But for the next couple of years the now-named Minardi team will run as the Italian cousin of Red Bull Racing. Although some suggest that this year's RBR chassis will be used, in 2006 the team will operate with the package Stoddart always planned - a development of this year's Minardi with a restricted Cosworth V10. The difference is that there will be sufficient funds to actually go testing and develop the car. Access to that Bedford wind tunnel will be a major benefit too.
Much depends on how the other teams and the FIA react to the form of the V10. Even before the Red Bull deal began to shape the other teams were lobbying hard to ensure that Minardi's engine is no threat to the new V8s, and at Monza Honda was passing around a letter among the engine manufacturers. That campaign will no doubt gather momentum, for when it was agreed to give Stoddart a hand for 2006 no one envisaged that the team would have such solid financial backing.
The ball is in the air for 2007. A second supply of Ferrari V8s? Jean Todt doesn't think so. A Cosworth V8 deal? That would make sense, especially if Williams has spent a year developing them before moving onto Toyota. Red Bull Junior, or whatever it may be called, could be a serious effort. It promises to be the team's most competitive season ever.
Ironically, if Marko's schedule is followed, some time around 2008 any semblance of the old Minardi team will cease to exist. Faenza will become redundant, as will most of the employees involved in producing the cars. There will presumably be an opportunity for the race team crew to relocate. Some of them are British, but the majority are of course locally born and bred. They've spent years with Minardi, their lives are in Faenza, and most simply won't be able to move. And that really will be the end of the road.
When Red Bull bought Jaguar, or rather took it off the hands of a mightily relieved Ford for next to nothing, there was a genuine reason to rejoice. A healthy if not entirely successful team was saved, and the employees - even if not the principals - not only emerged with their jobs intact, but with a rosier outlook than they had ever enjoyed before. If you consider what happened to Arrows and Prost - both salvageable operations but for the huge debts incurred in paying for customer engines - that is no bad thing.
Minardi is a different story entirely. Under Stoddart's shrewd management, the team had come back from the brink, and he'd got the pieces in place to continue to run into next season. It didn't need the sort of last minute salvation that Jaguar required.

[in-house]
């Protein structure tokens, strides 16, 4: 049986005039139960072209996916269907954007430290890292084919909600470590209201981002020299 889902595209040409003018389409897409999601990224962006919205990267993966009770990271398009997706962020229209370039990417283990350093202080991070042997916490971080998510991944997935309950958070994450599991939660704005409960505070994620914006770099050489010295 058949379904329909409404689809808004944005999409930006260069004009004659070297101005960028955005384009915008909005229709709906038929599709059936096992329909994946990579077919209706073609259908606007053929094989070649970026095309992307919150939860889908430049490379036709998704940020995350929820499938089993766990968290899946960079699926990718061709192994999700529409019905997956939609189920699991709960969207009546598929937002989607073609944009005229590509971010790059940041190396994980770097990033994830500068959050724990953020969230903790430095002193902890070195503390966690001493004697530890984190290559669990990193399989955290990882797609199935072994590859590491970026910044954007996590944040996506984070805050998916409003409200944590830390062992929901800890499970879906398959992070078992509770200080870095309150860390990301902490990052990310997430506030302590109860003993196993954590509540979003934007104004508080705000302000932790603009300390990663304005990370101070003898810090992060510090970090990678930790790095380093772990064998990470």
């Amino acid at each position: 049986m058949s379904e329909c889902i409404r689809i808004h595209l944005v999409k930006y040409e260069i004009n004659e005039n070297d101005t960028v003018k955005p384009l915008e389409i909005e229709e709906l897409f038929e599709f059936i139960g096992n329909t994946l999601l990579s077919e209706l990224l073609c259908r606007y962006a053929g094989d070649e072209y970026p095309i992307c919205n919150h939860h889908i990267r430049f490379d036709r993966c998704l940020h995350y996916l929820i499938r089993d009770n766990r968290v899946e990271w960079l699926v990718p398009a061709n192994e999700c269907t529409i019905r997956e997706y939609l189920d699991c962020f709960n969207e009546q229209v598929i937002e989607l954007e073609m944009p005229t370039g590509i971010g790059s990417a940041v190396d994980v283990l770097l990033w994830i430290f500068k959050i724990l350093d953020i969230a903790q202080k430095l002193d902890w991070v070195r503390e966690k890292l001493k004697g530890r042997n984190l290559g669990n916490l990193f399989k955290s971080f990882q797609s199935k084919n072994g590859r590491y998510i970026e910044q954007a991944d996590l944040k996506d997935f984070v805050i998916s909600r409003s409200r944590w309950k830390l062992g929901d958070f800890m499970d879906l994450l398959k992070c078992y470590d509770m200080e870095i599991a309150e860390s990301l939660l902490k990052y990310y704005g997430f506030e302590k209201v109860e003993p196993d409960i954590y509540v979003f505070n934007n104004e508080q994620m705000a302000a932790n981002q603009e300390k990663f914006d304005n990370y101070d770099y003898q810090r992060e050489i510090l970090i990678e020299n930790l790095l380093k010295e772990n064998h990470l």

That's not to say that longer term Minardi could have survived in its current form, but even before Red Bull came on the scene there were serious alternative buyers who would have kept the team in Italy indefinitely, and brought new money into F1. That was certainly the intention of Eddie Irvine, who had switched his attention from Jordan to Minardi and, as of the Turkish GP, thought he had a deal.
Instead it seems likely that Italy's second team will completely disappear. The most obvious comparison is with Tyrrell. British American Tobacco's purchase prior to the 1998 season was a marriage of convenience, brokered by Bernie Ecclestone. It was an easy way to get two entries in a hurry, and other supposed benefits, without lodging the $48m bond.
After one swan song year, with Craig Pollock lurking in the background, the whole thing was dismantled and nothing survived the transition to the pukka BAR operation the following year. The only positive was that Ken Tyrrell was able to cash in, and no one begrudged him that.
The same goes for Paul Stoddart. He's spent his own money running Minardi over the past five seasons, and in the worst-case scenario, if the team had gone the way of Arrows or Prost, he could have been left with nothing. But he's chosen his moment well and got out at a time that suits him, before the potential cancellation of the $48m bond kicks in and devalues his assets.
Of considerable relevance to the bigger picture is that opportunities for new drivers to break into F1 will be severely restricted, especially now that Sauber is a works team and cannot gamble on novices. That may sound a little strange when someone with an unlimited budget is going to the trouble of setting up a junior team, and has backed talents like Liuzzi and Speed, both of whom deserve a chance.
But unless you're one of the chosen few, picked up and nurtured by Red Bull in your karting days, you are going to struggle more than ever to find an opportunity to get near an F1 car. And like anyone else looking for talent, Red Bull doesn't always get it right. For example, Mateschitz was for years convinced that Enrique Bernoldi was the man, but not too many people shared his view. Even those who do get support have to survive in a politically charged environment, where different factions backing their own favourites.
At least Red Bull is bringing new names into F1. Several manufacturer teams have long lists of proteges, but how many have been, or are likely to be given, a chance to race by those teams? The inexperience tag always weighs heavily - just ask Anthony Davidson. Now it's nearly impossible for these guys to get started in a low profile environment because there's virtually no chance to place them anywhere. It's all too easy to forget than in 2001 you could find Fernando Alonso in a Minardi, and Kimi Raikkonen in a Sauber.
Stoddart will certainly be missed in the paddock, for his heart was in the right place, and most of the time what he said made good sense. Over the years he earned the respect of fellow team principals who initially had no time for his outspoken manner. Most of his peers will wish him well, with the notable exception of the aforementioned Jean Todt.
In fact, Todt is more than happy to see Stoddart go, not only because a trouble maker is of the picture, but because the Red Bull team has added another vote to the Ferrari/Ecclestone/FIA camp - a fact the Austrian company naively made clear in a press release last weekend.
This deal could not have worked out better for any of those parties. Mateschitz, a personal friend of both Bernie and Max Mosley, and as an engine customer effectively a financial backer of Ferrari, long ago made it clear where his loyalties lay...